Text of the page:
The preamble to the proposed regulations refers to situations when a hedge fund establishes a foreign corporation that purports to be a foreign reinsurance company, with the possible objective of deferring and reducing tax that otherwise would be due on such income. The preamble states that such foreign corporations may be PFICs.

Previously, the IRS issued Notice 2003-34, 2003-23 I.R.B. 990, and alerted taxpayers that it had become aware of arrangements used by taxpayers to avoid the application of the PFIC provisions. The arrangements involved an investment in a purported insurance company that was organized offshore and that invested in hedge funds or investments in which hedge funds typically invest.

The IRS posited that such arrangements typically involved a U.S. stakeholder investing (directly or indirectly) in the equity of a foreign corporation that is organized as an insurance company and that complies with the applicable local laws regulating insurance companies. The relevant foreign corporation issued “insurance or annuity contracts” or contracts to “reinsure” risks underwritten by insurance companies. The IRS asserted that some of the contracts did not cover insurance risks, and others significantly limited the risks assumed by the foreign corporation through the use of retrospective rating arrangements, unrealistically low policy limits, finite risk transactions, or other similar devices.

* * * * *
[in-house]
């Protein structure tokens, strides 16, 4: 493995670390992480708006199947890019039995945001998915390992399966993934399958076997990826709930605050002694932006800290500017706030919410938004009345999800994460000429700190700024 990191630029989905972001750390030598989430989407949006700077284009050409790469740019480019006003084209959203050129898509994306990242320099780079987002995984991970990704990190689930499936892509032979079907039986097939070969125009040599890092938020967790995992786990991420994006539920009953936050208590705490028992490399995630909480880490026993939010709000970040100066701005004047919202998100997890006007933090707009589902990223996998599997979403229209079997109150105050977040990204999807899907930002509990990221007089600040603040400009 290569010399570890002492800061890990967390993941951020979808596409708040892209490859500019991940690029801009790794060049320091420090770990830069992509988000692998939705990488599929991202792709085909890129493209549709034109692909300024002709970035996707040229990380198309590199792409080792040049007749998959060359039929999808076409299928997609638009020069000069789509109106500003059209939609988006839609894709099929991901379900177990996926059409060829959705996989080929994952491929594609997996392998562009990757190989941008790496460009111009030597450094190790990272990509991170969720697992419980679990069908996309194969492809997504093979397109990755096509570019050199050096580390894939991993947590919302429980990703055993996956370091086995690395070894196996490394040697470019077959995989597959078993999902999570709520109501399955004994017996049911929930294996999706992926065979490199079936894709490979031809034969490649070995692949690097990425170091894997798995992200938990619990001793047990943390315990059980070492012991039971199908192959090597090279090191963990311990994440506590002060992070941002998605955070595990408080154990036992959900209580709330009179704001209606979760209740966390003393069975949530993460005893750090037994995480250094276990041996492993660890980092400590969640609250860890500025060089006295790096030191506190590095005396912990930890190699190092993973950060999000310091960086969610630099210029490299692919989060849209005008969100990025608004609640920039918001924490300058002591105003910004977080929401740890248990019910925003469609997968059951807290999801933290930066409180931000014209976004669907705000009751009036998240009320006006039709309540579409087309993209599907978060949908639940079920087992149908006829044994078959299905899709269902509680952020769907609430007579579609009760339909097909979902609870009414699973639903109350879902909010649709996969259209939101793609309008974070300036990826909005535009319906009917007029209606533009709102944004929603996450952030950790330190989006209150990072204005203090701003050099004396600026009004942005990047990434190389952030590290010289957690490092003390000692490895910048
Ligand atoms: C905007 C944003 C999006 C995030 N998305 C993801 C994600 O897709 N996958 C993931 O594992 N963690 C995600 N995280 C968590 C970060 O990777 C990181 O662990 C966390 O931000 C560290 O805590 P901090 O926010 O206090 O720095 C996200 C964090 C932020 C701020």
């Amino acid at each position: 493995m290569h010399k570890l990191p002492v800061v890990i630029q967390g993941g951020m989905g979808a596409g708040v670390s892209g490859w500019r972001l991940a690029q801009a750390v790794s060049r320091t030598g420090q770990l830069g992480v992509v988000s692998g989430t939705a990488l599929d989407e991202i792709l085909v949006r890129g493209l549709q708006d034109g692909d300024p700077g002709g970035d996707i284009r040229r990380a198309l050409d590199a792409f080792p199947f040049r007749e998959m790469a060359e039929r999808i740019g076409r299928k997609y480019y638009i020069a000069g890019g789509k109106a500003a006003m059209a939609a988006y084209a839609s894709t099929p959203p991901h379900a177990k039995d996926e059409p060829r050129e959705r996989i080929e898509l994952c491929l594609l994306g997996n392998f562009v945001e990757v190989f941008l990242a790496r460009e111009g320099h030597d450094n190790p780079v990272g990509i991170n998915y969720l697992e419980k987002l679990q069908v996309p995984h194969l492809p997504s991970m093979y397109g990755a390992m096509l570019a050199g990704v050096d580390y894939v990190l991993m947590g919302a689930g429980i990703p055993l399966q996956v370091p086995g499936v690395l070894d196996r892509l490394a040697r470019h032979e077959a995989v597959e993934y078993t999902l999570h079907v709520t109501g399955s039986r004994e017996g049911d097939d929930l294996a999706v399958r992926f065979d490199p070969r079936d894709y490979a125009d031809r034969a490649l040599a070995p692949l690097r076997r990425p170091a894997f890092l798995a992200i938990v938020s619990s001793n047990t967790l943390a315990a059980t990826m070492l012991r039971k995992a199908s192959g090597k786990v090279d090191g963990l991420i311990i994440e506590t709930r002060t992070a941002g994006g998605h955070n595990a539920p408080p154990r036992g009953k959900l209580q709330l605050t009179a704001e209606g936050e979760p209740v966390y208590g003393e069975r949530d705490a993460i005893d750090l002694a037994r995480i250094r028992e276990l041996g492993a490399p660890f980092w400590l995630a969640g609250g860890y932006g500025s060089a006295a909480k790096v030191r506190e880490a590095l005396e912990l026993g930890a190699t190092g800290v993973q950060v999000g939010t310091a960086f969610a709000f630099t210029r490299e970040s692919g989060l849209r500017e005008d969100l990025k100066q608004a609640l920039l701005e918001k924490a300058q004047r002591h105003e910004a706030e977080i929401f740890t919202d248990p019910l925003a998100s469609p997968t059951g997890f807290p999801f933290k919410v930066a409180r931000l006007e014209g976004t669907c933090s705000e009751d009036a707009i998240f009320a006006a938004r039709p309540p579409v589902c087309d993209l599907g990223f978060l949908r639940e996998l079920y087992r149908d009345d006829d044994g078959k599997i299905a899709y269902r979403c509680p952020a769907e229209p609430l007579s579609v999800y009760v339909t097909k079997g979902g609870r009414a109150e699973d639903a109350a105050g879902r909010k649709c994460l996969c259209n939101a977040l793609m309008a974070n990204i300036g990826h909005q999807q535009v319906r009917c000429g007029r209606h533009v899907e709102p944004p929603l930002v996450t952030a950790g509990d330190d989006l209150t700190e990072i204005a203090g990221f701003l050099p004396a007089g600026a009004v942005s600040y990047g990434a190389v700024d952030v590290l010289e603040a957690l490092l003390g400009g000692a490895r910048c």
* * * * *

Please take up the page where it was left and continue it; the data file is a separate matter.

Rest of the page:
The IRS notice asserted that the foreign corporation's actual insurance activities were relatively small compared to its investment activities. It purportedly invested its capital and the amounts that it receives as consideration for its "insurance" contracts in, among other things, hedge funds or investments in which hedge funds typically invest. As a result, the foreign corporation's portfolio generated investment returns that substantially exceeded the needs of its "insurance" business and these earnings were not distributed currently to the U.S. stakeholder. If the foreign corporation is not a PFIC, the U.S. stakeholder will recognize capital gain rather than ordinary income upon a disposition of its equity interest in the foreign insurance company.

The notice observed that the business of an insurance company necessarily includes substantial investment activities. Both life and nonlife insurance companies routinely invest their capital and the amounts they receive as premiums. The investment earnings are then used to pay claims, support writing more business, or to fund distributions to the company’s owners.